Multiple Arterial Thrombosis and Resistance to Conventional Antiaggregation

Multiple Arterial Thrombosis and Resistance to Conventional Antiaggregation

836 Letters to the Editor / Rev Esp Cardiol. 2011;64(9):833–841 Multiple Arterial Thrombosis and Resistance to Conventional Antiaggregation Trombosi...

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Letters to the Editor / Rev Esp Cardiol. 2011;64(9):833–841

Multiple Arterial Thrombosis and Resistance to Conventional Antiaggregation Trombosis arterial mu´ltiple y resistencia a la antiagregacio´n convencional

To the Editor, The destabilization of vulnerable atheroma plaques plays a major role in the genesis of acute coronary syndrome (ACS). Apparently, this is not a local reaction of a single atherosclerotic plaque: in the thrombogenic, proinflammatory context of ACS, vulnerability extends to lesions situated at other levels.1 A 69-year-old woman with a past history of high blood pressure, type 2 diabetes mellitus, overweight (body mass index, 28), and tobacco use was referred for urgent percutaneous intervention, indicated for 2 h of highly intense central chest pain with electrocardiograph changes compatible with extensive infarction and subepicardial lesion current in the inferior wall and leads V3-V6 (Fig. 1). On arrival, the patient was hemodynamically stable and in complete atrioventricular block. She was administered 300 mg acetylsalicylic acid (ASA) and 600 mg clopidogrel when the intervention began. With the onset of chest pain, the patient simultaneously reported pain in the right lower extremity. Emergency echocardiography showed a left ventricle of normal size and general function, without intracavity thrombus, and right ventricular dysfunction. The patient was moved to the cardiac catheterization laboratory where the right coronary artery was catheterized and an acute thrombotic occlusion found in the proximal segment (Fig. 2). She underwent angioplasty and drugeluting stent implantation after intracoronary administration of abciximab. When the left coronary tree was catheterized, another thrombotic occlusion was found in the left anterior descending artery mid-segment (Fig. 2), where simple angioplasty was performed due to the small diameter of the vessel. When catheterization was being completed, the patient reported right lower extremity pain. On examination, we found coldness in the extremity and an absence of distal pulses. Consequently, a contrast injection was administered via the right femoral artery introducer, revealing complete superficial right femoral branch occlusion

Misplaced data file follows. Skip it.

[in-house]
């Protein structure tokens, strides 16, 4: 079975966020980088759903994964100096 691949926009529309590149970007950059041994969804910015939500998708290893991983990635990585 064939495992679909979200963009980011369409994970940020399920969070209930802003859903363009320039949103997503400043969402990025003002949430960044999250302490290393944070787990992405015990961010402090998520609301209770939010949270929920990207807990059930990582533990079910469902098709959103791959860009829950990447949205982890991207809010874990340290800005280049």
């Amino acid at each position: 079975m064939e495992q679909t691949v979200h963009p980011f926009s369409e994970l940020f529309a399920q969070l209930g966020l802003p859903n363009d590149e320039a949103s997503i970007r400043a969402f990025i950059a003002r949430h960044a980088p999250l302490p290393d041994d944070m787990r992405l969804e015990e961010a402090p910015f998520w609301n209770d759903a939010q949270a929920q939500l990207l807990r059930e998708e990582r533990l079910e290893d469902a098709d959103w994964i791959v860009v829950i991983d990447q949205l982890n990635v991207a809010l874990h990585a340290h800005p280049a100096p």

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C Figure 2. Acute occlusion at the level of the proximal right coronary artery (A), anterior descending artery mid-segment (B), and superficial femoral artery (C).